O'Dowd, USC have something to prove

USC's Kristofer O'Dowd was an adequate center while starting seven games last year, but that's not good enough for a player widely regarded as the best in the nation at his position when the season began.

It was not unlike going 9-4 for USC. A majority of programs would celebrate a nine-win season. For the Trojans, it represents failure and inspires talk that one of college football's great dynasties is crumbling.

O'Dowd dislocated his right knee cap during fall camp and never seemed to fully recover. The Trojans just seemed dislocated from the swaggering, dominant program that had won seven consecutive Pac-10 titles and two national championships.

"In those games I played, I wasn't playing to my capability," O'Dowd said. "What hurt the most was knowing I could play at a certain level and knowing what I could do but I wasn't getting there. That was the most frustrating thing ... [Because of his knee injury] I couldn't get the drive I was used to. I would just have the stalemate, which is acceptable at some places but it isn't acceptable for myself and the program here."

You could sort of substitute "USC" for "I" in that quote and get an accurate feel for the Trojans in 2009.

"What was our record? 9-4? That's a great year for other programs but is not acceptable for us," O'Dowd said.

O'Dowd, now the line's senior leader, is back this spring (though he missed some action after spraining his left knee) and so might be that swagger. It's no secret new coach Lane Kiffin and his staff have plenty of that. Kiffin and defensive line coach Ed Orgeron were two of the more boisterous presences during USC's best times working as assistants under former coach Pete Carroll.

"With this new coaching staff, they are teaching us the ways of what used to be -- the '03, '04, '05 seasons when USC was the team," O'Dowd said. "We're getting back there and it starts right now in spring."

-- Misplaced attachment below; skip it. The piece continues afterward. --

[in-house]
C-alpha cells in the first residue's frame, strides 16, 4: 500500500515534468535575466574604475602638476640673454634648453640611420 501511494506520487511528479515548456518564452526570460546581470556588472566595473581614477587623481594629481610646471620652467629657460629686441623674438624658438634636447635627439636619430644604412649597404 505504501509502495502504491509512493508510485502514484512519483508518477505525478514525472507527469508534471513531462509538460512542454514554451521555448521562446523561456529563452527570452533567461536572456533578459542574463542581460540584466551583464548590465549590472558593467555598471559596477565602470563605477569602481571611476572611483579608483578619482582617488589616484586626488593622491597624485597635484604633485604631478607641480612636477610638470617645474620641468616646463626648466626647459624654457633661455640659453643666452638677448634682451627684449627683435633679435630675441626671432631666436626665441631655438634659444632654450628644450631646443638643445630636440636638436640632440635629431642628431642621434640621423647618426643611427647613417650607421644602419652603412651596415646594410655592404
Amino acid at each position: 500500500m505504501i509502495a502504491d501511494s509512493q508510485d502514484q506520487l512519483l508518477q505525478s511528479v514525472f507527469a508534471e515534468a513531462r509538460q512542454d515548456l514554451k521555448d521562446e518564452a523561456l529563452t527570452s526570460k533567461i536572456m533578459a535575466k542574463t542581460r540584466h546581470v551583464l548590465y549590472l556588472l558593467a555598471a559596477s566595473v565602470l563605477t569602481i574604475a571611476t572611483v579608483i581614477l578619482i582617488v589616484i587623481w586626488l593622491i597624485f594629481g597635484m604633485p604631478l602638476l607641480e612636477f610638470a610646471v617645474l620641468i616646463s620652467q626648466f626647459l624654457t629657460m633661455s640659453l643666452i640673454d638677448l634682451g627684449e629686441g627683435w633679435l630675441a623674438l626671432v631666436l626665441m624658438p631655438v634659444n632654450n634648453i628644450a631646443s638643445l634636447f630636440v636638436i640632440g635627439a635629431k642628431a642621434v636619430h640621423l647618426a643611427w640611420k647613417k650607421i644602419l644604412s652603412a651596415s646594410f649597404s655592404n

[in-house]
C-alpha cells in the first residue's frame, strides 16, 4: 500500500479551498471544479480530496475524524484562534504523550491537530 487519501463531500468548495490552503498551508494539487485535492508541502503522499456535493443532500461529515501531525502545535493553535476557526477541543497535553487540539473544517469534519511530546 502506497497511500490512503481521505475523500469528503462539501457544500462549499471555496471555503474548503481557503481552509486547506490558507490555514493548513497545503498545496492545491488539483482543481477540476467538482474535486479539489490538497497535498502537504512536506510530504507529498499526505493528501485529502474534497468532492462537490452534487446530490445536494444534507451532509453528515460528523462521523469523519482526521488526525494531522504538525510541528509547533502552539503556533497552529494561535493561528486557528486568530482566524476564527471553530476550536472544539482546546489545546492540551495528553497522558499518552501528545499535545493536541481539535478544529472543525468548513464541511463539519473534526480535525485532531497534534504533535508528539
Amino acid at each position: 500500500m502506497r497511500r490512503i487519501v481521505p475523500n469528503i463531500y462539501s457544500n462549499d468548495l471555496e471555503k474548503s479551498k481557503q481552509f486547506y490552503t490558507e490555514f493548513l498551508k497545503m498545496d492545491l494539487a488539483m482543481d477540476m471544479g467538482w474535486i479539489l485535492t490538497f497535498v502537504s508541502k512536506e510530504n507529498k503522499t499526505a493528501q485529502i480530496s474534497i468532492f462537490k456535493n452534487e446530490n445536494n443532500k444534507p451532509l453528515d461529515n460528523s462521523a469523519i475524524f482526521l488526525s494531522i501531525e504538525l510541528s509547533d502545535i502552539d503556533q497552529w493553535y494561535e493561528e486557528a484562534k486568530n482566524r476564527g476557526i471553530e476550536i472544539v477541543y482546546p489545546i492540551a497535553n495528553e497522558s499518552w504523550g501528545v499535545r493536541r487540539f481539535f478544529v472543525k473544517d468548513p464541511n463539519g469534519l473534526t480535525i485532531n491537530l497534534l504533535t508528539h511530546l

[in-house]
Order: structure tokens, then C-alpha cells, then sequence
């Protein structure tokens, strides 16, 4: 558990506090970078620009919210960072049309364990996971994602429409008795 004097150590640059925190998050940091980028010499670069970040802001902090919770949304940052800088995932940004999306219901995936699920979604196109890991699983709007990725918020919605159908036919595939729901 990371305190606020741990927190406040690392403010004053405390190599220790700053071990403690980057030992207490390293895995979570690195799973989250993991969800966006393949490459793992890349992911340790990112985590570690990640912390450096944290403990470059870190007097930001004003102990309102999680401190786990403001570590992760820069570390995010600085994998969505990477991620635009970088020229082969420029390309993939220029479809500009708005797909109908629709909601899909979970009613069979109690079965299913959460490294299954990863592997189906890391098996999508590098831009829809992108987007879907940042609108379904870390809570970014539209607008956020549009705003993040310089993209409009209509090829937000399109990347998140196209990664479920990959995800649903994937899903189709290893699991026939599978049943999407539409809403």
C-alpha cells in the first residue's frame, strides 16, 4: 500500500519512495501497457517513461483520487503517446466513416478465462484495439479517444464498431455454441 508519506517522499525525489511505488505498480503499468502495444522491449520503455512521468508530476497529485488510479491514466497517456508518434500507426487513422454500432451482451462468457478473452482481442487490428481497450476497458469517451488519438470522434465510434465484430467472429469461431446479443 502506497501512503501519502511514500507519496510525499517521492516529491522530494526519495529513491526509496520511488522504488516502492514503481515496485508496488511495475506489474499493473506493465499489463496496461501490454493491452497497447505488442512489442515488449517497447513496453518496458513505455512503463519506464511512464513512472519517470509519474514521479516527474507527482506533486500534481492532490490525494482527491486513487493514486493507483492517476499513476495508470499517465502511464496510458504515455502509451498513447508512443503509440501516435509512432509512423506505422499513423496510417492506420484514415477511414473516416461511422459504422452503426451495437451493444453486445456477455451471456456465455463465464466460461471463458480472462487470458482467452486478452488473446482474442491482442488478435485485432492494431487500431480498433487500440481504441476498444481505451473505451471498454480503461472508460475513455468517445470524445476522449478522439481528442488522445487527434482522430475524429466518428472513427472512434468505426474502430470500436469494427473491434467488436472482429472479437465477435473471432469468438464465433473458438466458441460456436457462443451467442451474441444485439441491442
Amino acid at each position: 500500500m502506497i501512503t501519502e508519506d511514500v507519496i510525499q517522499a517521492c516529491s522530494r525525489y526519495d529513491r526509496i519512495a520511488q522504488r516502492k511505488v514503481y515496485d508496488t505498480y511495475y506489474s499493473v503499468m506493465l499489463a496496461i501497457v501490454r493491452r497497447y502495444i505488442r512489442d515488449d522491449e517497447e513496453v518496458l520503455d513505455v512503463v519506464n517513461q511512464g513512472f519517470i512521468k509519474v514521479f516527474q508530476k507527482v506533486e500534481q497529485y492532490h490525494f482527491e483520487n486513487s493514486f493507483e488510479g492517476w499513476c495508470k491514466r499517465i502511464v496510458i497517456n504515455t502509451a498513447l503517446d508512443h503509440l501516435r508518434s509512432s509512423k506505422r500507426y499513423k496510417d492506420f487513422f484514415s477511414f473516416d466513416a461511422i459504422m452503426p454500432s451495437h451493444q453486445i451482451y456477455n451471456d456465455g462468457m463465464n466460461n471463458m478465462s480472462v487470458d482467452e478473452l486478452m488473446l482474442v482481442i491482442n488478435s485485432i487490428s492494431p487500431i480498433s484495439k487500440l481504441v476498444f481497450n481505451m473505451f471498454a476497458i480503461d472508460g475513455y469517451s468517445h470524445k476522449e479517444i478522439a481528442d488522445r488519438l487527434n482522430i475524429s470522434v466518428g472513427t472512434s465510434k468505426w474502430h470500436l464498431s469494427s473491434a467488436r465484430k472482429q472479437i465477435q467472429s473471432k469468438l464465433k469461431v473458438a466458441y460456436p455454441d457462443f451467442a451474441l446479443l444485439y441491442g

O'Dowd picks his words carefully, but he admits something wasn't right last year, something about more than losing a bunch of starters to the NFL.

"It was full of a bunch of ups and downs," he said. "We didn't find that cohesiveness with one another on the team. I think that did affect us negatively last season."

The line around O'Dowd must replace three starters: tackle Charles Brown and guards Jeff Byers and Alex Parsons. As could be expected with USC, there's plenty of talent ready to step up -- no Pac-10 team's linemen pass the eye-test like the Trojans'. But they're unproven, and after last year, there is less justification to assume USC will automatically reload.

O'Dowd, however, seems to suspect the line, which underachieved last year, will be more than OK. It will again be a dominant crew.

He said the key is sophomore left tackle Matt Kalil, who made his first career start against Boston College in the Emerald Bowl, stepping in for academically ineligible right tackle Tyron Smith. Kalil is the younger brother of former USC All-American center Ryan Kalil, now an Pro Bowler for the Carolina Panthers.

"I think that left tackle position is going to be key," O'Dowd said. "Matt has shown great progress. He did at the end of the year starting against Boston College. He knows what he needs to do."

Something else could derail USC's return to the nation's elite: NCAA sanctions. A ruling from the infractions committee on alleged extra benefits provided by would-be sports agents to former USC running back Reggie Bush and other allegations is expected this month.

O'Dowd said possible sanctions are not a hot topic among the players.

"It doesn't get talked about," he said. "I've been hearing about it since I was a freshman. It's sort of like [the fifth wheel] who doesn't get invited. No one is really worried about it and I don't think it will have an effect for us at all."

What does have some effect is talk that USC is no longer the pre-eminent program in the conference as well as the nation. Yes, the Trojans do hear the negative chatter, O'Dowd said.

Still, O'Dowd knows he and his teammates, for the first time in years, now have something to prove.

"Of course it lights a fire beneath us, but in the same sense we did that to ourselves," he said. "It takes a man to go back and correct his faults."